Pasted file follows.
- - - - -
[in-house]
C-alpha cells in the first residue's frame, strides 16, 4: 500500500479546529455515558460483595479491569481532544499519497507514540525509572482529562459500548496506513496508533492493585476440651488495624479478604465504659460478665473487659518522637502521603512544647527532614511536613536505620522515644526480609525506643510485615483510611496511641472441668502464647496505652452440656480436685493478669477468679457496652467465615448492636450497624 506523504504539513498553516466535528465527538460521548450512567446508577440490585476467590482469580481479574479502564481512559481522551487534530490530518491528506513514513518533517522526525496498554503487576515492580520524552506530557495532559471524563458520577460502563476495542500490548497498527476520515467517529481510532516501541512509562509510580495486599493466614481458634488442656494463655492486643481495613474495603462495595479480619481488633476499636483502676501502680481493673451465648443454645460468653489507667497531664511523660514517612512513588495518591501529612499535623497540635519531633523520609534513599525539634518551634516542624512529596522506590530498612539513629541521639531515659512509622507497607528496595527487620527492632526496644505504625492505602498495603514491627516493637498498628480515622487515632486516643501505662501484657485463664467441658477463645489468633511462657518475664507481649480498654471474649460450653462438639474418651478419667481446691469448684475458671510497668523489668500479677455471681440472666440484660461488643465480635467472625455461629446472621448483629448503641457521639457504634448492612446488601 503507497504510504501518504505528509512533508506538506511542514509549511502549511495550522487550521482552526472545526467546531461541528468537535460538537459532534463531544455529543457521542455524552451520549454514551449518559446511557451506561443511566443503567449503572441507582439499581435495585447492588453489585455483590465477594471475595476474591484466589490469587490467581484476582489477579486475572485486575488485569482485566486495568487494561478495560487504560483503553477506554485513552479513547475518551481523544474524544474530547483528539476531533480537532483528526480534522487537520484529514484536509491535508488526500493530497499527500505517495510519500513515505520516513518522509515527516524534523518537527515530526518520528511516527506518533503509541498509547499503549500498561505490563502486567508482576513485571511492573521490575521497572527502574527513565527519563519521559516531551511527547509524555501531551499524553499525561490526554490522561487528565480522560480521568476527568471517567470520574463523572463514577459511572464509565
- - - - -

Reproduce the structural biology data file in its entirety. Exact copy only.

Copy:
[in-house]
C-alpha cells in the first residue's frame, strides 16, 4: 500500500479546529455515558460483595479491569481532544499519497507514540525509572482529562459500548496506513496508533492493585476440651488495624479478604465504659460478665473487659518522637502521603512544647527532614511536613536505620522515644526480609525506643510485615483510611496511641472441668502464647496505652452440656480436685493478669477468679457496652467465615448492636450497624 506523504504539513498553516466535528465527538460521548450512567446508577440490585476467590482469580481479574479502564481512559481522551487534530490530518491528506513514513518533517522526525496498554503487576515492580520524552506530557495532559471524563458520577460502563476495542500490548497498527476520515467517529481510532516501541512509562509510580495486599493466614481458634488442656494463655492486643481495613474495603462495595479480619481488633476499636483502676501502680481493673451465648443454645460468653489507667497531664511523660514517612512513588495518591501529612499535623497540635519531633523520609534513599525539634518551634516542624512529596522506590530498612539513629541521639531515659512509622507497607528496595527487620527492632526496644505504625492505602498495603514491627516493637498498628480515622487515632486516643501505662501484657485463664467441658477463645489468633511462657518475664507481649480498654471474649460450653462438639474418651478419667481446691469448684475458671510497668523489668500479677455471681440472666440484660461488643465480635467472625455461629446472621448483629448503641457521639457504634448492612446488601 503507497504510504501518504505528509512533508506538506511542514509549511502549511495550522487550521482552526472545526467546531461541528468537535460538537459532534463531544455529543457521542455524552451520549454514551449518559446511557451506561443511566443503567449503572441507582439499581435495585447492588453489585455483590465477594471475595476474591484466589490469587490467581484476582489477579486475572485486575488485569482485566486495568487494561478495560487504560483503553477506554485513552479513547475518551481523544474524544474530547483528539476531533480537532483528526480534522487537520484529514484536509491535508488526500493530497499527500505517495510519500513515505520516513518522509515527516524534523518537527515530526518520528511516527506518533503509541498509547499503549500498561505490563502486567508482576513485571511492573521490575521497572527502574527513565527519563519521559516531551511527547509524555501531551499524553499525561490526554490522561487528565480522560480521568476527568471517567470520574463523572463514577459511572464509565